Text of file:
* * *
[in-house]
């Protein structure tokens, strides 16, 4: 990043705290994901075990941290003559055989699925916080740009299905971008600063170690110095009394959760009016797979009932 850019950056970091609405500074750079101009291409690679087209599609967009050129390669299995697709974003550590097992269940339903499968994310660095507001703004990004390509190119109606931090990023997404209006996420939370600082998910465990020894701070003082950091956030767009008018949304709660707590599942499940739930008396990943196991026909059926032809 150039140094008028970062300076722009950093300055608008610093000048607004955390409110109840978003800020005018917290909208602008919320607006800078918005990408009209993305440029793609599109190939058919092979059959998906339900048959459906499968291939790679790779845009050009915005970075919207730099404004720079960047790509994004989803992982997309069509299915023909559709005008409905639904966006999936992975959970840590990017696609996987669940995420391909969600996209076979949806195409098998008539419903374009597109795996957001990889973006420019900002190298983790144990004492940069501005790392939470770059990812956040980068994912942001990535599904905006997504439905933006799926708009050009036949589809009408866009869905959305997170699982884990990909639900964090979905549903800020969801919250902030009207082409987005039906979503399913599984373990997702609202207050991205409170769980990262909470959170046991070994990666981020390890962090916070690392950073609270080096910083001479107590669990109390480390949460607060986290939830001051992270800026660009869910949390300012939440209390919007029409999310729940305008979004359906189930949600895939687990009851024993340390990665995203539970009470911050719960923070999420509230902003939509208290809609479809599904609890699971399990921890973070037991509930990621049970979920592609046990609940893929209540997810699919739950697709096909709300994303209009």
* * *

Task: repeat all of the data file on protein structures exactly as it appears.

[in-house]
């Protein structure tokens, strides 16, 4: 990043705290994901075990941290003559055989699925916080740009299905971008600063170690110095009394959760009016797979009932 850019950056970091609405500074750079101009291409690679087209599609967009050129390669299995697709974003550590097992269940339903499968994310660095507001703004990004390509190119109606931090990023997404209006996420939370600082998910465990020894701070003082950091956030767009008018949304709660707590599942499940739930008396990943196991026909059926032809 150039140094008028970062300076722009950093300055608008610093000048607004955390409110109840978003800020005018917290909208602008919320607006800078918005990408009209993305440029793609599109190939058919092979059959998906339900048959459906499968291939790679790779845009050009915005970075919207730099404004720079960047790509994004989803992982997309069509299915023909559709005008409905639904966006999936992975959970840590990017696609996987669940995420391909969600996209076979949806195409098998008539419903374009597109795996957001990889973006420019900002190298983790144990004492940069501005790392939470770059990812956040980068994912942001990535599904905006997504439905933006799926708009050009036949589809009408866009869905959305997170699982884990990909639900964090979905549903800020969801919250902030009207082409987005039906979503399913599984373990997702609202207050991205409170769980990262909470959170046991070994990666981020390890962090916070690392950073609270080096910083001479107590669990109390480390949460607060986290939830001051992270800026660009869910949390300012939440209390919007029409999310729940305008979004359906189930949600895939687990009851024993340390990665995203539970009470911050719960923070999420509230902003939509208290809609479809599904609890699971399990921890973070037991509930990621049970979920592609046990609940893929209540997810699919739950697709096909709300994303209009």